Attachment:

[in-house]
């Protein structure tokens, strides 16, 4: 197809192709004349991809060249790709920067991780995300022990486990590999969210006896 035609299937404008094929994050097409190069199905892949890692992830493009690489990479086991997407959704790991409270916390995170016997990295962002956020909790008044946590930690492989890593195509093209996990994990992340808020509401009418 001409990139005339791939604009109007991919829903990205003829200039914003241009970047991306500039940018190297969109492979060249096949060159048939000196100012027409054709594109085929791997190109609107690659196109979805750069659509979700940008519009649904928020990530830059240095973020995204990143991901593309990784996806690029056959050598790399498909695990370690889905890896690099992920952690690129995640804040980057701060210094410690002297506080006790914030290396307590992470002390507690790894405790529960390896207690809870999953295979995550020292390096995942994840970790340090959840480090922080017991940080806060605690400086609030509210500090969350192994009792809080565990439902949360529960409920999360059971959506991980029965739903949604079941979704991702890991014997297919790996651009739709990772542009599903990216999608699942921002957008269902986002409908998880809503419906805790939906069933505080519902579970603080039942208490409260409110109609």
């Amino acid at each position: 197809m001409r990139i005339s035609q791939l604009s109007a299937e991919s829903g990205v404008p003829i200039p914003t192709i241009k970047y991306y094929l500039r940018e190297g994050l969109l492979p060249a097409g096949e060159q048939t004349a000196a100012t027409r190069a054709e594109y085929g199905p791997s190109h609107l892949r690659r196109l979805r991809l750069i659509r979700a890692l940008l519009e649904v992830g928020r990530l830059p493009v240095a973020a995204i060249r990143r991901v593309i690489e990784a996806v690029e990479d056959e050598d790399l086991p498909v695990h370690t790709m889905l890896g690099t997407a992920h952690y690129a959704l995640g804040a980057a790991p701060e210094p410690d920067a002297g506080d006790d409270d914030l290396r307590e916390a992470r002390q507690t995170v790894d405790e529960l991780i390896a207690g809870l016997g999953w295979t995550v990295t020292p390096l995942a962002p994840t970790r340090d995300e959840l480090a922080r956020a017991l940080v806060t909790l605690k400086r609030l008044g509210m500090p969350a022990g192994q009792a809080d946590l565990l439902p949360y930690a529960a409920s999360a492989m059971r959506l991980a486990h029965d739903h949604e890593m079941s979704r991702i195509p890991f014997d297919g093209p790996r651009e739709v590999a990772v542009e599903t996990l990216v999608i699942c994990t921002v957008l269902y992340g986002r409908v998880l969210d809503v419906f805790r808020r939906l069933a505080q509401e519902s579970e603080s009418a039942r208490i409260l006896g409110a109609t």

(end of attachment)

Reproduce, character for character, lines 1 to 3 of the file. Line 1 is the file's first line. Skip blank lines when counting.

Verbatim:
[in-house]
């Protein structure tokens, strides 16, 4: 197809192709004349991809060249790709920067991780995300022990486990590999969210006896 035609299937404008094929994050097409190069199905892949890692992830493009690489990479086991997407959704790991409270916390995170016997990295962002956020909790008044946590930690492989890593195509093209996990994990992340808020509401009418 001409990139005339791939604009109007991919829903990205003829200039914003241009970047991306500039940018190297969109492979060249096949060159048939000196100012027409054709594109085929791997190109609107690659196109979805750069659509979700940008519009649904928020990530830059240095973020995204990143991901593309990784996806690029056959050598790399498909695990370690889905890896690099992920952690690129995640804040980057701060210094410690002297506080006790914030290396307590992470002390507690790894405790529960390896207690809870999953295979995550020292390096995942994840970790340090959840480090922080017991940080806060605690400086609030509210500090969350192994009792809080565990439902949360529960409920999360059971959506991980029965739903949604079941979704991702890991014997297919790996651009739709990772542009599903990216999608699942921002957008269902986002409908998880809503419906805790939906069933505080519902579970603080039942208490409260409110109609």
């Amino acid at each position: 197809m001409r990139i005339s035609q791939l604009s109007a299937e991919s829903g990205v404008p003829i200039p914003t192709i241009k970047y991306y094929l500039r940018e190297g994050l969109l492979p060249a097409g096949e060159q048939t004349a000196a100012t027409r190069a054709e594109y085929g199905p791997s190109h609107l892949r690659r196109l979805r991809l750069i659509r979700a890692l940008l519009e649904v992830g928020r990530l830059p493009v240095a973020a995204i060249r990143r991901v593309i690489e990784a996806v690029e990479d056959e050598d790399l086991p498909v695990h370690t790709m889905l890896g690099t997407a992920h952690y690129a959704l995640g804040a980057a790991p701060e210094p410690d920067a002297g506080d006790d409270d914030l290396r307590e916390a992470r002390q507690t995170v790894d405790e529960l991780i390896a207690g809870l016997g999953w295979t995550v990295t020292p390096l995942a962002p994840t970790r340090d995300e959840l480090a922080r956020a017991l940080v806060t909790l605690k400086r609030l008044g509210m500090p969350a022990g192994q009792a809080d946590l565990l439902p949360y930690a529960a409920s999360a492989m059971r959506l991980a486990h029965d739903h949604e890593m079941s979704r991702i195509p890991f014997d297919g093209p790996r651009e739709v590999a990772v542009e599903t996990l990216v999608i699942c994990t921002v957008l269902y992340g986002r409908v998880l969210d809503v419906f805790r808020r939906l069933a505080q509401e519902s579970e603080s009418a039942r208490i409260l006896g409110a109609t």